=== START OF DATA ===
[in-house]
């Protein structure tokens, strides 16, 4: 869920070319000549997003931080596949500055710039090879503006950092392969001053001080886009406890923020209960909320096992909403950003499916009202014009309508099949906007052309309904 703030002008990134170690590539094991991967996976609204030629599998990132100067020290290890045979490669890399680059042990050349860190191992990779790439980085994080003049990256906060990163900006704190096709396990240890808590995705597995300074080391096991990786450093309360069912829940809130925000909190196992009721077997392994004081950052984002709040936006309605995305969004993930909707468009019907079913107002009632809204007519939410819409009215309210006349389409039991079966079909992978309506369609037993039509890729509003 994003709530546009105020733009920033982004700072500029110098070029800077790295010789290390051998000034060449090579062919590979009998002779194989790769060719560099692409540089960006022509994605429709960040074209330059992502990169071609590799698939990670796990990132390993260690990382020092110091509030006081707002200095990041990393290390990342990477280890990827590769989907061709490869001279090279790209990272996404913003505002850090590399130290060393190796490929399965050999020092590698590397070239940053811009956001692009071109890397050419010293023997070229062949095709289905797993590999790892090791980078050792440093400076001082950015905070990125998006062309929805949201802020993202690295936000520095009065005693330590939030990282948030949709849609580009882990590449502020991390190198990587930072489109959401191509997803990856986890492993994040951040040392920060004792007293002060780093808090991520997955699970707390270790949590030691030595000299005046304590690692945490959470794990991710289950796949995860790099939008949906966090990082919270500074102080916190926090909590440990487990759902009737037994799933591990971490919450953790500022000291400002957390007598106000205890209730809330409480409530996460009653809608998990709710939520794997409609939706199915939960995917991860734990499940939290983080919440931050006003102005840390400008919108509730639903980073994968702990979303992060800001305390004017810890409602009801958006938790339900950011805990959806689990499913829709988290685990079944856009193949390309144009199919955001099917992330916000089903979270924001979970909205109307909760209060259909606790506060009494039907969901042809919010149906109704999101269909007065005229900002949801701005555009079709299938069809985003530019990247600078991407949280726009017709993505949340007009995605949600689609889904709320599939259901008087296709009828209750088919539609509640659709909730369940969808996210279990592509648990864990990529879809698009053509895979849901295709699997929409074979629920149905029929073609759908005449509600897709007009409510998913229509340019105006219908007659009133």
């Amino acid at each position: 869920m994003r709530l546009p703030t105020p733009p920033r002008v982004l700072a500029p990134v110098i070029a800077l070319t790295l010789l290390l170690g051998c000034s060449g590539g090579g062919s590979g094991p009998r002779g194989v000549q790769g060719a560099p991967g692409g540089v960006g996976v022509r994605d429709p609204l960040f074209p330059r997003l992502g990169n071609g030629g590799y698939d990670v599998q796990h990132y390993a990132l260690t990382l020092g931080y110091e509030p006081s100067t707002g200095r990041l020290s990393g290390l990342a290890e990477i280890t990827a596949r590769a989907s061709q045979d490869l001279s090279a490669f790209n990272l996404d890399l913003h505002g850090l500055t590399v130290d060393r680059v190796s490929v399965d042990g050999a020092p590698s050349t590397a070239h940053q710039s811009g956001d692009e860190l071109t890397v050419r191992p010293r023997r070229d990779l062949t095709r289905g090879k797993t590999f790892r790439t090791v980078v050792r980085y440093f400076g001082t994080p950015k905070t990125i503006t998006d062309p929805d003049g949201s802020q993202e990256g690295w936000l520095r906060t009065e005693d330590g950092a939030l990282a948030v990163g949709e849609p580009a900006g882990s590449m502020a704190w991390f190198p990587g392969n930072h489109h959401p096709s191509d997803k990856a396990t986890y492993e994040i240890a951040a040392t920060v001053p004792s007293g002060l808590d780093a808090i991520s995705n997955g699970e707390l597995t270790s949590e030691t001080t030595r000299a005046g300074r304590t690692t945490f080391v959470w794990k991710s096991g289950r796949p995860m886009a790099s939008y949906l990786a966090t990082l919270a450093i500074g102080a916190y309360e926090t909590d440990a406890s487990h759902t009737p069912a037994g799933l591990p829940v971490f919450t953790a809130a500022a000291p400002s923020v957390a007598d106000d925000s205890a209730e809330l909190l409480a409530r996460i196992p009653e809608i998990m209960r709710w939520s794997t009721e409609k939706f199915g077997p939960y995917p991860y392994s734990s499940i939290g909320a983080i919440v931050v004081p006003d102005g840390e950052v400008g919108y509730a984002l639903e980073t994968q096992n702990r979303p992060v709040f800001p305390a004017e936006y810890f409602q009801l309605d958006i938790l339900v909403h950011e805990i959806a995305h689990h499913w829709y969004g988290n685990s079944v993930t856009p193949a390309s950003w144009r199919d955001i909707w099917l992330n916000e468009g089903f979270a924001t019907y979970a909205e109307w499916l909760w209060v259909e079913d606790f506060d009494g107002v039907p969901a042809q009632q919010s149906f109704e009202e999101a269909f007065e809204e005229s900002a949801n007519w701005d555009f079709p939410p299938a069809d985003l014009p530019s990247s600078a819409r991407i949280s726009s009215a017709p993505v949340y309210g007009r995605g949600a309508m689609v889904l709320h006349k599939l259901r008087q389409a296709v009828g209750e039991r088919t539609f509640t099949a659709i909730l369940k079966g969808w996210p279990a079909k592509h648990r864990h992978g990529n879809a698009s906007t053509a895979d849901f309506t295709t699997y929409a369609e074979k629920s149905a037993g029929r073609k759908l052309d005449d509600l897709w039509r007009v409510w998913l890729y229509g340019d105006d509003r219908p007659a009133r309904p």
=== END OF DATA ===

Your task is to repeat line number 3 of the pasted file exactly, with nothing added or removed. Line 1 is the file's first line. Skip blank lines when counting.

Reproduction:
């Amino acid at each position: 869920m994003r709530l546009p703030t105020p733009p920033r002008v982004l700072a500029p990134v110098i070029a800077l070319t790295l010789l290390l170690g051998c000034s060449g590539g090579g062919s590979g094991p009998r002779g194989v000549q790769g060719a560099p991967g692409g540089v960006g996976v022509r994605d429709p609204l960040f074209p330059r997003l992502g990169n071609g030629g590799y698939d990670v599998q796990h990132y390993a990132l260690t990382l020092g931080y110091e509030p006081s100067t707002g200095r990041l020290s990393g290390l990342a290890e990477i280890t990827a596949r590769a989907s061709q045979d490869l001279s090279a490669f790209n990272l996404d890399l913003h505002g850090l500055t590399v130290d060393r680059v190796s490929v399965d042990g050999a020092p590698s050349t590397a070239h940053q710039s811009g956001d692009e860190l071109t890397v050419r191992p010293r023997r070229d990779l062949t095709r289905g090879k797993t590999f790892r790439t090791v980078v050792r980085y440093f400076g001082t994080p950015k905070t990125i503006t998006d062309p929805d003049g949201s802020q993202e990256g690295w936000l520095r906060t009065e005693d330590g950092a939030l990282a948030v990163g949709e849609p580009a900006g882990s590449m502020a704190w991390f190198p990587g392969n930072h489109h959401p096709s191509d997803k990856a396990t986890y492993e994040i240890a951040a040392t920060v001053p004792s007293g002060l808590d780093a808090i991520s995705n997955g699970e707390l597995t270790s949590e030691t001080t030595r000299a005046g300074r304590t690692t945490f080391v959470w794990k991710s096991g289950r796949p995860m886009a790099s939008y949906l990786a966090t990082l919270a450093i500074g102080a916190y309360e926090t909590d440990a406890s487990h759902t009737p069912a037994g799933l591990p829940v971490f919450t953790a809130a500022a000291p400002s923020v957390a007598d106000d925000s205890a209730e809330l909190l409480a409530r996460i196992p009653e809608i998990m209960r709710w939520s794997t009721e409609k939706f199915g077997p939960y995917p991860y392994s734990s499940i939290g909320a983080i919440v931050v004081p006003d102005g840390e950052v400008g919108y509730a984002l639903e980073t994968q096992n702990r979303p992060v709040f800001p305390a004017e936006y810890f409602q009801l309605d958006i938790l339900v909403h950011e805990i959806a995305h689990h499913w829709y969004g988290n685990s079944v993930t856009p193949a390309s950003w144009r199919d955001i909707w099917l992330n916000e468009g089903f979270a924001t019907y979970a909205e109307w499916l909760w209060v259909e079913d606790f506060d009494g107002v039907p969901a042809q009632q919010s149906f109704e009202e999101a269909f007065e809204e005229s900002a949801n007519w701005d555009f079709p939410p299938a069809d985003l014009p530019s990247s600078a819409r991407i949280s726009s009215a017709p993505v949340y309210g007009r995605g949600a309508m689609v889904l709320h006349k599939l259901r008087q389409a296709v009828g209750e039991r088919t539609f509640t099949a659709i909730l369940k079966g969808w996210p279990a079909k592509h648990r864990h992978g990529n879809a698009s906007t053509a895979d849901f309506t295709t699997y929409a369609e074979k629920s149905a037993g029929r073609k759908l052309d005449d509600l897709w039509r007009v409510w998913l890729y229509g340019d105006d509003r219908p007659a009133r309904p």